With a shifting cast of DJs spanning the range of technoid dance genres, Liquid keeps a schedule as fluid (sorry) as the club's name suggests. Soon, though, the weekly calendar will freeze into standardization. So says owner Ed Rice, who tells me the joint will soon also acquire a performing license, thus allowing DJs to play keyboards and opening the stage to acoustic-based acts.
Regardless, Liquid's potential rests with its distinctive space and young clientele. Already, after three months in business, there are regulars. "There's this crew of kids who dance here every night," Rice says. "They leave together at midnight. I don't know where they come from. I don't know where they go."
Jitters, January 19, 2000
THE KIDS' TWENTYSOMETHING elders are slightly easier to track. Let us taxi up Hennepin to Nordeast, along the path already beaten by my boho forebears--out of Uptown, past the Wedge, through the downtown valley of death, across the mighty Mississippi, to a Valhalla of drafty lofts and cut-rate warehouse spaces and American history quizzes posing as cross-streets. There's been an exodus of sorts, haven't you heard, and its almost the opposite of white flight--downwardly mobile artsy types fleeing the retail-chain gentility for the promise of a genuine neighborhood. And clubs are starting to follow.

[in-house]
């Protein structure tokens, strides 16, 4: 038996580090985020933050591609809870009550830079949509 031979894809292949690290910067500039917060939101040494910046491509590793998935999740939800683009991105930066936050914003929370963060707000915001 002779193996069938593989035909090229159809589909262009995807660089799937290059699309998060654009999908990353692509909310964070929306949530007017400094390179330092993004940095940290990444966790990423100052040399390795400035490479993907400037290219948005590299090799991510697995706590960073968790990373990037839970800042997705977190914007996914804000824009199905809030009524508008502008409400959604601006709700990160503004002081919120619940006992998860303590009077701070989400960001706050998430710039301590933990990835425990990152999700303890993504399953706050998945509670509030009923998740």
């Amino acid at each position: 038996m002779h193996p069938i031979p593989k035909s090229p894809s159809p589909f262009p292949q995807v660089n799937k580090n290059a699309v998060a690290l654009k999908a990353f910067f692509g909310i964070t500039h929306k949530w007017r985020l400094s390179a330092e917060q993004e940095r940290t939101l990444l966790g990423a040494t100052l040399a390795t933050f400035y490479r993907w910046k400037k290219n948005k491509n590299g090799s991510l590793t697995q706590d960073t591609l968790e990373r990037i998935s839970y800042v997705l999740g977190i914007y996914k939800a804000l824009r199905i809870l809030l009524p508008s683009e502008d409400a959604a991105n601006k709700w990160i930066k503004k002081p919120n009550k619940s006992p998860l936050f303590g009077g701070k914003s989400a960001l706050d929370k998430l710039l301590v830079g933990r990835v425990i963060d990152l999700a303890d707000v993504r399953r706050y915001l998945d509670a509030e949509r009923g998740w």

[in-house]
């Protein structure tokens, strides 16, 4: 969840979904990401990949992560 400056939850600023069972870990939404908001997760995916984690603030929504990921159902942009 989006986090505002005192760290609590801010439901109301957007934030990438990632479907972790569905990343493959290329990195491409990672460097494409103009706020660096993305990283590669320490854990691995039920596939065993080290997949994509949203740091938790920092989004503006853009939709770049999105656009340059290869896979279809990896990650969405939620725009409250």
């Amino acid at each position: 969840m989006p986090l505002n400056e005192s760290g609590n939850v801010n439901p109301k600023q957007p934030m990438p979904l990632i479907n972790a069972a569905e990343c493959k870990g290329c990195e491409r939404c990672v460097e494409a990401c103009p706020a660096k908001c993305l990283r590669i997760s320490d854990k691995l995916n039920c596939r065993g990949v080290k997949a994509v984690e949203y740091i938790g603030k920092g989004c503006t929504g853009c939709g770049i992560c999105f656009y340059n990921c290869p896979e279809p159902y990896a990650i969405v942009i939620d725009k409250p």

Jitters (201 E. Hennepin Ave.) didn't emigrate by choice, of course. If you'll recall, the café/bar was, along with its neighbor establishment The Times Bar and Cafe, evicted from Nicollet Mall when the City signed its treaty of capitulation with Target (see Sound Check, March 17, 1999). Jitters' Northeast incarnation doesn't draw much attention to itself, announced only by a small, unassuming neon sign in its lobby. (No, I wouldn't have thought a neon sign could seem unassuming either.) As a staff member explains, restaurants in Minneapolis are allowed only one external sign. Since the Times and Jitters share an owner, they're permitted only one sign. The more upscale Times, located directly upstairs from Jitters, apparently won the coin toss.
Since Dara Moskowitz has already 'nuff-saided on the Times a few weeks back (see Eaters' Digest, January 12, 2000), I'll descend into Jitters for a look. Imagine a warming, welcoming color. Silvery-gray hardly rolls off the brain, eh? But the café's corrugated metal walls and spray-painted concrete is surprisingly easy on the nerves--the vibe is a mix of Warhol's Factory and the basement your dad always promised to refinish next summer The booths are roomy, with mix-and-match fabrics, while a grand piano lends a just-shabby-enough touch of class.